The United Kingdom and the People’s Republic of China both have a history of ideas that is strikingly similar in their shared aversion to the dogmatic fixation on abstract principles embodied in the European project. For refusing to embrace EU federalism, the UK is smeared for ‘living in the past’. This cannot be denied. Unusually, the referendum gave the opportunity to vote not to join a political project, but leave one. As a result, the constitutional clock was turned back to 1973. Indeed, most of the buzzphrases used by Brexiteers - ‘we want our country back’, ‘loss of sovereignty’, ‘take back control’ - all alluded to this. But what is wrong with the past? It is where our identities - personal, national, or otherwise - are based. And it is our biases, prejudices, and hopes which make up our identity - not some unsympathetic, faceless dictator called Reason. When the breakdown of the EU finally, inevitably comes, you can be sure they will blame anyone, anything - the parochial British, the backward Southern states, even suffering refugees - than notice that their ideology is flawed, and Reason holds them prisoner.
Given China’s similar relationship with history, the PRC should take notice of the UK”s treatment. However, any defence of Britain would currently be inadvisable. Indeed, China is keeping its head down in the best tradition of Deng Xiaoping. Us Brits cannot blame them for this - the EU is a larger market. However, there will come a point when China’s super-heavyweight standing in the world compels it to put short-term pragmatism aside and assert its values in a long-term strategy against those, like the EU, who look to destroy the varied traditions and cultures of the world in favour of a single, global civilisation.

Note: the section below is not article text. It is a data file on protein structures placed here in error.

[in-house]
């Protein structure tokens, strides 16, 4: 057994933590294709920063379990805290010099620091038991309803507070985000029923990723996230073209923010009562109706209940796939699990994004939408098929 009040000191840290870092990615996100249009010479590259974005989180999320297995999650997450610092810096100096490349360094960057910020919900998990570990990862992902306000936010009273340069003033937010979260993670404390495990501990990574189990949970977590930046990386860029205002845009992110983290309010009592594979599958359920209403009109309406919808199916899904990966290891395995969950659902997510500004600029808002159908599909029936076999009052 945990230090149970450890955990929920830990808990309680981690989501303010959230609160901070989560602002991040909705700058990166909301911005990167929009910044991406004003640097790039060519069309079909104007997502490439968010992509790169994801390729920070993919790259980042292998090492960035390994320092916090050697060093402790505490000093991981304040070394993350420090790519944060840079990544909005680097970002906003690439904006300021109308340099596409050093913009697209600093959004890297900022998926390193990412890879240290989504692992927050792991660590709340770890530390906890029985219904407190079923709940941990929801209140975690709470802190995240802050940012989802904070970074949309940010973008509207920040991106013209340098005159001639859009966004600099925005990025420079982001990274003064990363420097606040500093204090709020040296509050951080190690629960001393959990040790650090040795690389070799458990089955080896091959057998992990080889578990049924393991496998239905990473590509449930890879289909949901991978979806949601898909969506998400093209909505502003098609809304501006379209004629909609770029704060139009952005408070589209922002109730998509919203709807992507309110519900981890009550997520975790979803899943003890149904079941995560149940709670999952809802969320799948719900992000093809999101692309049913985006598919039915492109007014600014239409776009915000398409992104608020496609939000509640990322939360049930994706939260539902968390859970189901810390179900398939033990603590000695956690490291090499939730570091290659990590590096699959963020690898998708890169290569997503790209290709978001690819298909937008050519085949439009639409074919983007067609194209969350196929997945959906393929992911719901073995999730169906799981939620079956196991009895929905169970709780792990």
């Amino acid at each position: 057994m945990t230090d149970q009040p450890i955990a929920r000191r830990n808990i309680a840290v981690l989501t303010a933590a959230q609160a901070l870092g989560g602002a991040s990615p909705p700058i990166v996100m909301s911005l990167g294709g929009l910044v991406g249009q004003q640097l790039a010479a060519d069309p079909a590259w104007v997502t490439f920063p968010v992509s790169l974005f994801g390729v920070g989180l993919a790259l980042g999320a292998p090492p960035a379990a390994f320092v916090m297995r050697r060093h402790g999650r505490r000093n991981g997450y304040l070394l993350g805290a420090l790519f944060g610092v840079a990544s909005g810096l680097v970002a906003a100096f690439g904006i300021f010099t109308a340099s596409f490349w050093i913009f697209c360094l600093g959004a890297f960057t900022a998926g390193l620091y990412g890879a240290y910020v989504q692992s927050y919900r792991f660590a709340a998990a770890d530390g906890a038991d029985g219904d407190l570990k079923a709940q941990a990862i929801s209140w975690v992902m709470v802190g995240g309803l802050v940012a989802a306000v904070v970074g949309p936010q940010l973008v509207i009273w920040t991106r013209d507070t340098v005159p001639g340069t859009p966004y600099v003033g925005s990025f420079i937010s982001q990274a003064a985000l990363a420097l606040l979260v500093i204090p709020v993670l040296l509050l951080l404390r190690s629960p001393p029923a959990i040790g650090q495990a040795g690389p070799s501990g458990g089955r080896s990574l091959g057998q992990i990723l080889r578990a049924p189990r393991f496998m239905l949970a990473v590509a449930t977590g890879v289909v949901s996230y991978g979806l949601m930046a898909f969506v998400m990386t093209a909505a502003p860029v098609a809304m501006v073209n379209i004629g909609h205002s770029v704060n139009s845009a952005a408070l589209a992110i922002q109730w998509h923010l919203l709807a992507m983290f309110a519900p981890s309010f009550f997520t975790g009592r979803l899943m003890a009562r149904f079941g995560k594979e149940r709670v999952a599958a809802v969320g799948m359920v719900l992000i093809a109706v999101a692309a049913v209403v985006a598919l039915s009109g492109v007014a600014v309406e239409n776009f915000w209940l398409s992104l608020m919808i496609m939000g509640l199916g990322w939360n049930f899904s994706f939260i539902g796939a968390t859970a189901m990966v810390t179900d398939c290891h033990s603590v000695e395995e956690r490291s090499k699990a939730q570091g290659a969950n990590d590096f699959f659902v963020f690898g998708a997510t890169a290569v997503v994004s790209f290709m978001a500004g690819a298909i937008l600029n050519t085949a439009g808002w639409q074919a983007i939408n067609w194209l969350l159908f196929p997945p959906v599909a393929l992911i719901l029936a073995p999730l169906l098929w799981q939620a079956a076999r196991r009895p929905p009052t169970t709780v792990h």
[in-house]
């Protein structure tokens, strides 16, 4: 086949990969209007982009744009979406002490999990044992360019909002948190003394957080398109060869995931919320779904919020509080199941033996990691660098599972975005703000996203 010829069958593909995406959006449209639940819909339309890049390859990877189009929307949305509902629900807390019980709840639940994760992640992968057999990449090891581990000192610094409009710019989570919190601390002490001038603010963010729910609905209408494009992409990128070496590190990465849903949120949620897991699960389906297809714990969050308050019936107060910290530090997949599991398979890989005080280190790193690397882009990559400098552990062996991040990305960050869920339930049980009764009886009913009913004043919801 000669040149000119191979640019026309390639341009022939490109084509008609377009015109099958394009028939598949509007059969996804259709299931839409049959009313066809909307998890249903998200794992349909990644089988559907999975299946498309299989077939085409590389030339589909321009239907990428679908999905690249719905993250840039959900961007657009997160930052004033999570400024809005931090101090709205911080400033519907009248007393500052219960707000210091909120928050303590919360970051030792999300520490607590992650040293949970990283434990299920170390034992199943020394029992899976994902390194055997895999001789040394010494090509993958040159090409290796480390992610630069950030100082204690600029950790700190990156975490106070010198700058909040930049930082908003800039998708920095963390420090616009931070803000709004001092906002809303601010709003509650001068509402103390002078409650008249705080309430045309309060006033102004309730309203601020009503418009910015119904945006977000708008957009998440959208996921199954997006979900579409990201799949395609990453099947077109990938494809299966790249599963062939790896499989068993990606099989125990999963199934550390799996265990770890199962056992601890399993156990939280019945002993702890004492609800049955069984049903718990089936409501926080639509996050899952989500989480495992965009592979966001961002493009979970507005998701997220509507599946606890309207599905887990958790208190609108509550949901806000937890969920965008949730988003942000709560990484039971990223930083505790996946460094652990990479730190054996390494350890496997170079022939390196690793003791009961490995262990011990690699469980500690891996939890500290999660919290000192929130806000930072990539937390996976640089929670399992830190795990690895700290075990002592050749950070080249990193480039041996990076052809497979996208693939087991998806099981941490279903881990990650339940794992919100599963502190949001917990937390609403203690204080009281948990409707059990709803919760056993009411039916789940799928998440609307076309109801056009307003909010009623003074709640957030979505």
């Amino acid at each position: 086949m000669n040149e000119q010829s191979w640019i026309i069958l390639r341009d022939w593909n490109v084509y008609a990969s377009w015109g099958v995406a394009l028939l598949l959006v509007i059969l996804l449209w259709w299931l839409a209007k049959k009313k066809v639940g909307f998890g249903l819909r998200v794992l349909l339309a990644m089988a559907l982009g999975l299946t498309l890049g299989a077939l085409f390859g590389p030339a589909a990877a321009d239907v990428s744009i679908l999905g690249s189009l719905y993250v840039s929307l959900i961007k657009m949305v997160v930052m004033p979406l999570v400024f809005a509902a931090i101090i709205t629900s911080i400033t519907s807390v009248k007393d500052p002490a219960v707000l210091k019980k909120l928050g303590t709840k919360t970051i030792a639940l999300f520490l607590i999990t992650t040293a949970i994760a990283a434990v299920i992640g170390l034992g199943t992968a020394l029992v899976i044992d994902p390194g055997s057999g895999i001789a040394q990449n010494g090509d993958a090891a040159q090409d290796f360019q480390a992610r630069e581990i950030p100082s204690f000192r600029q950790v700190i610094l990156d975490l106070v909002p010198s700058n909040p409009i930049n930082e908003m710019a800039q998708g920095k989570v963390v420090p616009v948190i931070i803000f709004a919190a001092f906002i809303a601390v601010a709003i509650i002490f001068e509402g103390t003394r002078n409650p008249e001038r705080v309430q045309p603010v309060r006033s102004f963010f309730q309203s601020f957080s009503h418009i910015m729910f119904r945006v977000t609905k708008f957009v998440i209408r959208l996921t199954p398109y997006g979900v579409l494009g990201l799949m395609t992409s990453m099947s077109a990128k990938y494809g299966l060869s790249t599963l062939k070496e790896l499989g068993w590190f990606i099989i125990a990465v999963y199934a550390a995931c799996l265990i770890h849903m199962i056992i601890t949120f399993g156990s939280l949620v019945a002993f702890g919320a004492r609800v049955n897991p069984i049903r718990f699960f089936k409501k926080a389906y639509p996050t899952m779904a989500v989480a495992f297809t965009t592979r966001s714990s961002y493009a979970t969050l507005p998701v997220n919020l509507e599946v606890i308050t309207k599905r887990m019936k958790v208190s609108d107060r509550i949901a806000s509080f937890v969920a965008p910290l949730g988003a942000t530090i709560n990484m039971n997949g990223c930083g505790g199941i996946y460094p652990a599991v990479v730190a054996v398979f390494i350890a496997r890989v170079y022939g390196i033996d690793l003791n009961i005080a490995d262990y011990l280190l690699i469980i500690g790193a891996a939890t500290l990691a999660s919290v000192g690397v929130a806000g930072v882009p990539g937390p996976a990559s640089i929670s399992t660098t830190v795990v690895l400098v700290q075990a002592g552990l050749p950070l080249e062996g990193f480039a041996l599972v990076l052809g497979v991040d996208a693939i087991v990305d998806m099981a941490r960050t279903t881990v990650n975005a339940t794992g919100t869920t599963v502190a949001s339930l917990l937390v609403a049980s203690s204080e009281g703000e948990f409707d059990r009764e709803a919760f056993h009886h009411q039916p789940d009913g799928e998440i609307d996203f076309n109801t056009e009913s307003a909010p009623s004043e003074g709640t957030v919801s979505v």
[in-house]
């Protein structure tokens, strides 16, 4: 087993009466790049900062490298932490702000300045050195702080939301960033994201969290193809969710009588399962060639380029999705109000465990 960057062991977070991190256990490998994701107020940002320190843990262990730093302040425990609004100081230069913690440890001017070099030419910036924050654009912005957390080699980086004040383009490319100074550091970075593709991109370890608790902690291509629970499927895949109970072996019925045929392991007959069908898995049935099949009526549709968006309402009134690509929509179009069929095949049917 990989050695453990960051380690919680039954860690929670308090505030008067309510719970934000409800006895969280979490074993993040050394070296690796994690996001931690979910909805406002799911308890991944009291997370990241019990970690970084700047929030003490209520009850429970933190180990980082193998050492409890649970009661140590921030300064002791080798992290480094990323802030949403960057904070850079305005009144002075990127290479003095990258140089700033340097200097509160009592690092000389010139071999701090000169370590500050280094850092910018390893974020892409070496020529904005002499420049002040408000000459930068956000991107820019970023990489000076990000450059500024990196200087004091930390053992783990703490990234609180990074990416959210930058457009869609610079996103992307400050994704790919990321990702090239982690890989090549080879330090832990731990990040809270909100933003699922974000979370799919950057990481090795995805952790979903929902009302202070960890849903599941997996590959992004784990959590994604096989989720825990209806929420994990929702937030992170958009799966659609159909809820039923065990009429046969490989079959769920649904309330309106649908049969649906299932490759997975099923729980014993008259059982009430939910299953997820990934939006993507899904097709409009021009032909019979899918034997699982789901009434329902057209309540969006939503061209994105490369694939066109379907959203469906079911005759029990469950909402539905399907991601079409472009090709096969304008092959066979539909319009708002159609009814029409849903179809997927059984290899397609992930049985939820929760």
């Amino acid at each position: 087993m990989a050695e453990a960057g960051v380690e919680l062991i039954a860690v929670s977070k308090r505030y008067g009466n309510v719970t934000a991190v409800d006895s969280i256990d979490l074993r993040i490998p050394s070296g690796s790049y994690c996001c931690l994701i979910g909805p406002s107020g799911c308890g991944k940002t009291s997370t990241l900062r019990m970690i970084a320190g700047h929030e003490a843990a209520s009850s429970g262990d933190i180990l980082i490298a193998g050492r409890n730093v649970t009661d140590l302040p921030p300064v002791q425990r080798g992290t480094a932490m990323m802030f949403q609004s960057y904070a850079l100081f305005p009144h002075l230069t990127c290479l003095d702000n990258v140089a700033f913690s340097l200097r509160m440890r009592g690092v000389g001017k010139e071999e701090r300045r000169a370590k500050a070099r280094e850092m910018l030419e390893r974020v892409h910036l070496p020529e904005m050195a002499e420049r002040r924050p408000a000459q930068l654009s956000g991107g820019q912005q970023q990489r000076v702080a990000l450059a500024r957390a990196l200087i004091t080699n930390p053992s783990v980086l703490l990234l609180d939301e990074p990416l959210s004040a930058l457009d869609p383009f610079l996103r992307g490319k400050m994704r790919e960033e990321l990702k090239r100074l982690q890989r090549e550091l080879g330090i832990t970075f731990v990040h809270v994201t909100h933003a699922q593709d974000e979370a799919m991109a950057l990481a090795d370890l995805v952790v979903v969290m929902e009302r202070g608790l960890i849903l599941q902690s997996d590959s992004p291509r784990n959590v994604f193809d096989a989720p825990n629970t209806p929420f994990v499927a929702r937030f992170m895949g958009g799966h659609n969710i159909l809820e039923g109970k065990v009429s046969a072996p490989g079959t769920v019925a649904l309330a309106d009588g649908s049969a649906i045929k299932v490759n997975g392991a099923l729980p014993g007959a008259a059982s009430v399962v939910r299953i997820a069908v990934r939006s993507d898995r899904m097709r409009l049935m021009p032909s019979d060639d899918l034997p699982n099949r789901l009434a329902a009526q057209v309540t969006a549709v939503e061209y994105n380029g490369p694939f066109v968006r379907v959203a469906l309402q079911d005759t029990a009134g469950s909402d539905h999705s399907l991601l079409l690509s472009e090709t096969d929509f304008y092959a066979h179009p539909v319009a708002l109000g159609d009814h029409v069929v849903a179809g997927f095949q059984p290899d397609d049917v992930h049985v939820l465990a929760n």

When asked whether he could imagine an outcome in which the UK stays a part of the EU (even after having voted to do the opposite), Donald Tusk, president of the European Council, channelled John Lennon. With that quirky wit for which career bureaucrats are famous, Tusk said that the EU was “built on dreams that seemed impossible to achieve, so who knows? You may say I’m a dreamer, but I’m not the only one”.
With an understanding of the political philosophy underpinning the EU, Tusk’s comments strike us less as an ill-conceived tease, and more like a Freudian slip revealing how he appears to share the sinister agenda (“imagine there’s [sic] no countries… and no religion too”) of the third most talented Beatle. Like Lennon, Tusk wants the world to “live as one” - under one unforgiving morality in what the EU calls ‘ever-closer union’. This undermines cultural integrity and ignores history. Europe should confront and scrutinise its history - but under no circumstances forget it. Thus far, the EU has shown itself to be the centrist heir to the brutal regimes of the last 250 years that aimed to do just that. But perhaps the saddest part of this story is that in addition to that which which the European Union has already taken from the United Kingdom - jobs, freedom, sovereignty, and democracy - we must now add The Beatles.本文系观察者网独家稿件，文章内容纯属作者个人观点，不代表平台观点，未经授权，不得转载，否则将追究法律责任。关注观察者网微信guanchacn，每日阅读趣味文章。